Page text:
Caring for a pet may help you get more active and lower your stress level, which can reduce your risk for heart disease. But there’s much more to heart health than simply having a four-legged friend.
Find out how having a pet may help your heart, and what you can do to make easy heart-healthy choices every day.
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Pets and Heart Health: Can Fido Really Keep You Healthy?
Millions of people in the United States have pets, with dogs and cats being the most popular companion animals. Most pet owners would probably agree that their pets make their lives better in many ways, but do pet owners really have a lower risk for heart disease?
“Owning a pet may lower the risk of heart disease in some people, but why this happens is not clear,” said Kathryn Berlacher, MD, MS, medical director of the Magee-Womens Heart Program, part of the UPMC Heart and Vascular Institute.
“It may be that healthier people choose to own pets, or that people who own pets like dogs tend to exercise more, which is beneficial to heart health, or that people who own pets are happier and thus less stressed, which is also beneficial to heart health,” Dr. Berlacher said.
The American Heart Association reports that some studies, which focused mostly on dog owners, show a small amount of data linking pet ownership to increased activity and lower cholesterol and triglyceride levels, which can lower the risk for heart disease. It’s also possible for some people to have lower blood pressure while petting dogs or cats, and blood pressure control plays an important part in heart health.
“When people are calm and happy, often times blood pressure is lower than when they are anxious or upset,” Dr. Berlacher said. “If petting a dog or cat makes you feel better or happy, there may be health benefits to doing it regularly.”
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Pets and Regular Physical Activity
Regular physical activity plays a big part in overall health, including heart health. The American Heart Association recommends at least 30 minutes of moderate-intensity aerobic activity, like walking, at least five days per week, and people who regularly walk their dogs may have an easier time reaching this goal.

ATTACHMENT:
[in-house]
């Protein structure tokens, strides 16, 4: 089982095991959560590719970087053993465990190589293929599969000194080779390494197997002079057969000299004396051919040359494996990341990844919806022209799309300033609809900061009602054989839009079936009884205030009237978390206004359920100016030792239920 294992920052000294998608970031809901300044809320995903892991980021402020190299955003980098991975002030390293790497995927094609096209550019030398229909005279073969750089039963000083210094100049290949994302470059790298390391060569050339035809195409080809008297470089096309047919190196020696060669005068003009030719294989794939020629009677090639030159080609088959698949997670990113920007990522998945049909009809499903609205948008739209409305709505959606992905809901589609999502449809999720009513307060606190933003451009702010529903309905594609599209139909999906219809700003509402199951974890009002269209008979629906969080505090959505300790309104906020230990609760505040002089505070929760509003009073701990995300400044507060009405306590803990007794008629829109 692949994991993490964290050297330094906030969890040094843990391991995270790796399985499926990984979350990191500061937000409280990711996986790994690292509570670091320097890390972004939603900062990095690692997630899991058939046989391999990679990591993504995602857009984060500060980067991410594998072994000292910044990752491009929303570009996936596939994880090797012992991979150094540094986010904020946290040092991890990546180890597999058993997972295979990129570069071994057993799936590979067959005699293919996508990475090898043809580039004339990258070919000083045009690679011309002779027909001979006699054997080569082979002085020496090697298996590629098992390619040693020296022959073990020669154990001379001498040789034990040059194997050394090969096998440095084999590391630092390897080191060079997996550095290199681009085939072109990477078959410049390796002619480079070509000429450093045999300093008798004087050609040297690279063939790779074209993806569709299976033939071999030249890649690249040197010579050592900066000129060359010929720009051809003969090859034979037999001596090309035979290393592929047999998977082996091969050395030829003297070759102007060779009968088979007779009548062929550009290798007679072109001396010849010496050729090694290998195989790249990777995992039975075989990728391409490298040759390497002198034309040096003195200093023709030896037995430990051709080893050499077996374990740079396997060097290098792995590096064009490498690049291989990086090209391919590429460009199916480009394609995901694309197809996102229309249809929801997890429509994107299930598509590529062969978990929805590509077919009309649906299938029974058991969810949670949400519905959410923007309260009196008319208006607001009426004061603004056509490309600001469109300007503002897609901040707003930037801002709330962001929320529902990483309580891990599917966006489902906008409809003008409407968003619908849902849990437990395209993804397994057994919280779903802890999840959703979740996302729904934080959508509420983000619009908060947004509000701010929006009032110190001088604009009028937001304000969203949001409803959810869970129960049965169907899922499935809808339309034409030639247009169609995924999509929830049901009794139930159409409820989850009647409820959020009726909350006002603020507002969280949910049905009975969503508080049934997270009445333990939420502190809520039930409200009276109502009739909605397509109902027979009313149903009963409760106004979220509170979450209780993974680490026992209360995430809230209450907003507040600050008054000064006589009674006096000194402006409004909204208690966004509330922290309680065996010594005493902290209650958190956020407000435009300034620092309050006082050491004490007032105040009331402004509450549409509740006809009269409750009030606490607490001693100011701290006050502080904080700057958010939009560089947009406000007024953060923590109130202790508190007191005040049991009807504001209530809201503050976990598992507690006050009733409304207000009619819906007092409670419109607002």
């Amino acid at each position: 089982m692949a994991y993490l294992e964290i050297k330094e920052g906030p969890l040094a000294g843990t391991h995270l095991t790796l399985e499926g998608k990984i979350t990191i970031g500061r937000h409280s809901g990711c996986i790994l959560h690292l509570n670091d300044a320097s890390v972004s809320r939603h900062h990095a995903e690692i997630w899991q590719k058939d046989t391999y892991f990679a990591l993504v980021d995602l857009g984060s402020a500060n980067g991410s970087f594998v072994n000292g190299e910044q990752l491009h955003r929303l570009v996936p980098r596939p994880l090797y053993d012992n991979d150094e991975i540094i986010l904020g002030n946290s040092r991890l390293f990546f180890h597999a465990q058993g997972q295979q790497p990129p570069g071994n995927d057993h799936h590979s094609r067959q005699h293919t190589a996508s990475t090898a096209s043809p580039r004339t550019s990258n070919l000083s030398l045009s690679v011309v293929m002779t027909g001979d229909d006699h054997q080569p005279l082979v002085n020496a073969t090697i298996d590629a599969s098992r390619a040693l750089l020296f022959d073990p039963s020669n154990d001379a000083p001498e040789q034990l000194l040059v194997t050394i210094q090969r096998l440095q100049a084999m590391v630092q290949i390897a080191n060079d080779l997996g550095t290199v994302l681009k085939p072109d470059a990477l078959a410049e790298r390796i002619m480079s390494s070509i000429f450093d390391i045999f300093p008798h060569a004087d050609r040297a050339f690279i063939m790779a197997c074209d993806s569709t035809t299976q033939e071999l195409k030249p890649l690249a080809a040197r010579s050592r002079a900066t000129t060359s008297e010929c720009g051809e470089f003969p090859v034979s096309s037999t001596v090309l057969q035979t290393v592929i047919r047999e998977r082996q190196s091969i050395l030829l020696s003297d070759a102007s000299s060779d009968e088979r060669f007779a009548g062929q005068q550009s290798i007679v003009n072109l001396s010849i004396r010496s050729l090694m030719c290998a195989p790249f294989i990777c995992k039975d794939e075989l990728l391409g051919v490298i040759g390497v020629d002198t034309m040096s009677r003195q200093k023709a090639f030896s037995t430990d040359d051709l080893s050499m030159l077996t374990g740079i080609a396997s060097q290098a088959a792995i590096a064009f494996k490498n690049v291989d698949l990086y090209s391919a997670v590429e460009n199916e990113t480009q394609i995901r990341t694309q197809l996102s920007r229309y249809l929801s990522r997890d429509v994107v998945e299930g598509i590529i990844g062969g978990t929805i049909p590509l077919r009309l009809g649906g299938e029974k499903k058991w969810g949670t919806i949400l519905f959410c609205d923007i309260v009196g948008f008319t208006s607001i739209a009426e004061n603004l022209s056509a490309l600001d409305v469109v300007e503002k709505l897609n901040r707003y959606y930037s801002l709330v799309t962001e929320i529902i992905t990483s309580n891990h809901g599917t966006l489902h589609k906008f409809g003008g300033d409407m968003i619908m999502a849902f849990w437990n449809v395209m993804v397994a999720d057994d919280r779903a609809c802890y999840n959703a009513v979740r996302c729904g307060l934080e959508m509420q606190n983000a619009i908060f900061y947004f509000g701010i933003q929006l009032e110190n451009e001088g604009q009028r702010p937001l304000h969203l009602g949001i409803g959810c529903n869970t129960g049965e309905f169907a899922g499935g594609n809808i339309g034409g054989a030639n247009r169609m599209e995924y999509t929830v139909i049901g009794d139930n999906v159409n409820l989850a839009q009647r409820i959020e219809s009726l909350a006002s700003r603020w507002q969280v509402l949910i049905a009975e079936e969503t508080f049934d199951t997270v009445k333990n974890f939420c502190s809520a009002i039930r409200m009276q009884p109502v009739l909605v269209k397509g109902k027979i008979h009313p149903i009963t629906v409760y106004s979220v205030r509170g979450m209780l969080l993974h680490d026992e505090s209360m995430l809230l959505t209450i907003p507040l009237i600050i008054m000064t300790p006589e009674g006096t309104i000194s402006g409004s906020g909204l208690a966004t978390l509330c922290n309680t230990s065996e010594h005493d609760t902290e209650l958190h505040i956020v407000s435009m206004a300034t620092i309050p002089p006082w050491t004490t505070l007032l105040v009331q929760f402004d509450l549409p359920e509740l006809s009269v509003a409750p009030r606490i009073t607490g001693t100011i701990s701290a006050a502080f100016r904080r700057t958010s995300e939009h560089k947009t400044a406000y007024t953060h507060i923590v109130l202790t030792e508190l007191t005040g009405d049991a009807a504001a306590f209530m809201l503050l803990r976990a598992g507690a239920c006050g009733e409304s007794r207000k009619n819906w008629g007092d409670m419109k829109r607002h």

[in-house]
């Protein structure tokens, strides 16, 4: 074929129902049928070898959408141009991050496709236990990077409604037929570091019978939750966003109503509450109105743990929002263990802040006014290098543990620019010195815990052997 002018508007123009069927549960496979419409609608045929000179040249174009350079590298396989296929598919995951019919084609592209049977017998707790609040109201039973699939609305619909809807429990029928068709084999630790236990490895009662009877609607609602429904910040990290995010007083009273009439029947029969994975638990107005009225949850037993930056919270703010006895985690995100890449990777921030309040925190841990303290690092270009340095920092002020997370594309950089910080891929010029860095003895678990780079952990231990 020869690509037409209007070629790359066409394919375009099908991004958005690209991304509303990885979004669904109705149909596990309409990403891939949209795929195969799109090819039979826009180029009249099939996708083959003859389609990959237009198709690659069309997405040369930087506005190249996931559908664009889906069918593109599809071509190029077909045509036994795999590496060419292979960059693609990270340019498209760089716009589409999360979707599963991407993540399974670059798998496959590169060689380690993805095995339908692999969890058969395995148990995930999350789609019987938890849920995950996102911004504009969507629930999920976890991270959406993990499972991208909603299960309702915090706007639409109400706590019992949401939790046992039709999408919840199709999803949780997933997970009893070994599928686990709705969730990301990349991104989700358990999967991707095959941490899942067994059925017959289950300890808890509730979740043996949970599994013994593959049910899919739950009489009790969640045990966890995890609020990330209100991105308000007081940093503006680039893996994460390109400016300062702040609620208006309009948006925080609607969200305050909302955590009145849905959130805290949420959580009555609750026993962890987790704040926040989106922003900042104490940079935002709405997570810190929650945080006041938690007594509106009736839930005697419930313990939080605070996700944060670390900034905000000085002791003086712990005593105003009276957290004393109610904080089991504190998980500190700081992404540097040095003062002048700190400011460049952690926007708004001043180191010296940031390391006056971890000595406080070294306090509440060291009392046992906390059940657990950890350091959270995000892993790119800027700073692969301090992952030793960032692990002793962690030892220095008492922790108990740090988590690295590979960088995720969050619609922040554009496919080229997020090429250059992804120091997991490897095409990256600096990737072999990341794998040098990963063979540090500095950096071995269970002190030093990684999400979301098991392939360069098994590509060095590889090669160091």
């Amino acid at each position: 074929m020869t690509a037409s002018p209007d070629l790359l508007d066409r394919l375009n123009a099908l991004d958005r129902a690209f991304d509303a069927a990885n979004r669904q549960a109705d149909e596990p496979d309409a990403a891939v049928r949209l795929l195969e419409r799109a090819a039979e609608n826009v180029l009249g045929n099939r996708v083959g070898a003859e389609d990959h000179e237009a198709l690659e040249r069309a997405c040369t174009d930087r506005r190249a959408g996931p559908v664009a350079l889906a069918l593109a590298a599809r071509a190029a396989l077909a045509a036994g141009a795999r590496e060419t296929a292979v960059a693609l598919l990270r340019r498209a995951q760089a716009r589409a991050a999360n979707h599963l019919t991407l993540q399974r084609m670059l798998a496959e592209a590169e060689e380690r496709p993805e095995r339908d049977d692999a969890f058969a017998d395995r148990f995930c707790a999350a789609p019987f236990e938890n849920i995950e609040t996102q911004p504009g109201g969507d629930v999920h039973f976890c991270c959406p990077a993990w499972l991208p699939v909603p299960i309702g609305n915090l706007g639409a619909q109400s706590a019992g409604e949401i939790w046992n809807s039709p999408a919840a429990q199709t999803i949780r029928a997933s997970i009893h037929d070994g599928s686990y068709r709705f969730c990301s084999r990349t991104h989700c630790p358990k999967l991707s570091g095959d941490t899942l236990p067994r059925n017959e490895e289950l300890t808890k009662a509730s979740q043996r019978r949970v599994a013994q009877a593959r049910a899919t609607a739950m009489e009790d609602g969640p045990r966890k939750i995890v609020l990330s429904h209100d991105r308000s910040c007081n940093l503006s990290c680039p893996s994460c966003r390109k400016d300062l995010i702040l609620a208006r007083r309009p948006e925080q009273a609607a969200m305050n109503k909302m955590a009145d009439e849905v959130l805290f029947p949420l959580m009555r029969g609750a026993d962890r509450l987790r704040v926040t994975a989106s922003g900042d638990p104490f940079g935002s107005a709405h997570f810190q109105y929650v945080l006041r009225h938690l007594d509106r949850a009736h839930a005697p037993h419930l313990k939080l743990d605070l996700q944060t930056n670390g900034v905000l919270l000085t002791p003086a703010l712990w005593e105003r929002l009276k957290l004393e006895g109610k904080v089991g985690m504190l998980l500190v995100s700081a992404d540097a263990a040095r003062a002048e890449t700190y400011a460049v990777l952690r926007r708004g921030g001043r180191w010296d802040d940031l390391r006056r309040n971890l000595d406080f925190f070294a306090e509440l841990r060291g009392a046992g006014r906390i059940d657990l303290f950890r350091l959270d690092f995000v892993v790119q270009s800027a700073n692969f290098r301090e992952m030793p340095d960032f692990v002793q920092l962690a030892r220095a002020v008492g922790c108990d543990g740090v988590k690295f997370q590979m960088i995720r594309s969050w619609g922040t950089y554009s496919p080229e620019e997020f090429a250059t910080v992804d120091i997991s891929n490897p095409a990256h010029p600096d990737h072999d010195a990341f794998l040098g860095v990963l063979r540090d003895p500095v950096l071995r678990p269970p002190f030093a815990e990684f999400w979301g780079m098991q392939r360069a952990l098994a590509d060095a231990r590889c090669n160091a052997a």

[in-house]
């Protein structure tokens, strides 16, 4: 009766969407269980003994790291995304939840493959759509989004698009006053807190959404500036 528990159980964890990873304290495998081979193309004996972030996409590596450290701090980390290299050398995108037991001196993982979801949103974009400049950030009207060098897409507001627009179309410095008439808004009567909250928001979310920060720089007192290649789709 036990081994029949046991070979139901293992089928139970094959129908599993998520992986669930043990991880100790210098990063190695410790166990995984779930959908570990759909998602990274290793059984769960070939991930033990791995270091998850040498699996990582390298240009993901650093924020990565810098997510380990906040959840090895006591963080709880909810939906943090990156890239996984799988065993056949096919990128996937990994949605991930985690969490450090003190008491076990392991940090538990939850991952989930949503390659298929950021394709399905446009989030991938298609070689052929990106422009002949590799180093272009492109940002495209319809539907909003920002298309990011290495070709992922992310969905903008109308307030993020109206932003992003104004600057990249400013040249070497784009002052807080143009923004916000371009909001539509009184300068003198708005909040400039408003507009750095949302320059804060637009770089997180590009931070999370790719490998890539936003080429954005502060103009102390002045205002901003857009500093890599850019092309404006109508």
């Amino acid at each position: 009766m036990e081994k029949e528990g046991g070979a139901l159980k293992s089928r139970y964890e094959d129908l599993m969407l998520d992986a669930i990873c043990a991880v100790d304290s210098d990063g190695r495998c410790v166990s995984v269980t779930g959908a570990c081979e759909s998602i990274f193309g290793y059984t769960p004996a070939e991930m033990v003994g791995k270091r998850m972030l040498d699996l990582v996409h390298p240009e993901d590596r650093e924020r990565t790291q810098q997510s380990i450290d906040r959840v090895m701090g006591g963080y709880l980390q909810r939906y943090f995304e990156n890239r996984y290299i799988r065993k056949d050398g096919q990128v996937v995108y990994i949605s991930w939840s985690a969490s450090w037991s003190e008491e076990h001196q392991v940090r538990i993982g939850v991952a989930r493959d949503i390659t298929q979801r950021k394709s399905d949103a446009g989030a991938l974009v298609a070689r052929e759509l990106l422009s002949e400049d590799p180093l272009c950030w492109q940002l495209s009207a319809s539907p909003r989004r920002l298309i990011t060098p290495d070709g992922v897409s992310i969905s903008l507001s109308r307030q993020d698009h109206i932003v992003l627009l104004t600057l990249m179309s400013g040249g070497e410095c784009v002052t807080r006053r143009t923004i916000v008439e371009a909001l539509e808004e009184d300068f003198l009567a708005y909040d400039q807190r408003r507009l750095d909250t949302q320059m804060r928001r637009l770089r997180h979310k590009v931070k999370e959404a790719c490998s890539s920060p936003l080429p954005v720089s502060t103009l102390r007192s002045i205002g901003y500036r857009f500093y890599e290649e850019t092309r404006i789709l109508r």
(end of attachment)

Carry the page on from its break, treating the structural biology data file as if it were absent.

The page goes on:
Whether you’re a pet owner or not, regular physical activity can help lower your risk for heart disease byÂ controlling your blood pressure, cholesterol, blood sugar levels, and weight. Try to be active on most days of the week by walking, biking, dancing, playing a sport, or whatever activity your doctor has recommended.
And, remember: Regular exercise will be good for your pet as well.
How Pets May Help You Manage Stress
Pets can offer opportunities for regular physical activity, companionship, and the chance to connect with others, all of which play a part in how well you cope with stress.
“I wouldn’t say that merely having a pet makes you more active, but for many people, a pet motivates you to get up and walk around the neighborhood,” Dr. Berlacher said.
“Taking care of a pet does require more activity, such as letting a dog outside or cleaning a litter box. Sometimes focusing on small activities such as these can aid in decreasing stress and anxiety about other parts of life,” she said.
You may find that walking your dog each morning helps get you on track for other healthy choices throughout your day. Your weekly visit to the dog park may help you meet new friends, who offer support. Moments spent petting your cat in the evening may help you unwind and get a better night’s sleep.
Healthy Choices Affect Your Heart Health
Whether you have a pet or not, healthy lifestyle choices play a big part in lowering your risk for heart disease. To help keep your risks low, you can:
- Choose a heart-healthy diet
- Get regular physical activity
- Quit or avoid smoking and using tobacco products
- Find healthy ways to cope with stress
- Get regular checkups with your doctor to keep an eye on your blood pressure, cholesterol and blood sugar levels, weight, and other heart disease risk factors
For more information about heart-healthy lifestyle choices, visit the UPMC Heart and Vascular Institute or call 1-855-UPMC-HVI (876-2484).
The UPMC Heart and Vascular Institute has long been a leader in cardiovascular care, with a rich history in clinical research and innovation. As one of the first heart transplant centers in the country and as the developer of one of the first heart-assist devices, UPMC has contributed to advancing the field of cardiovascular medicine.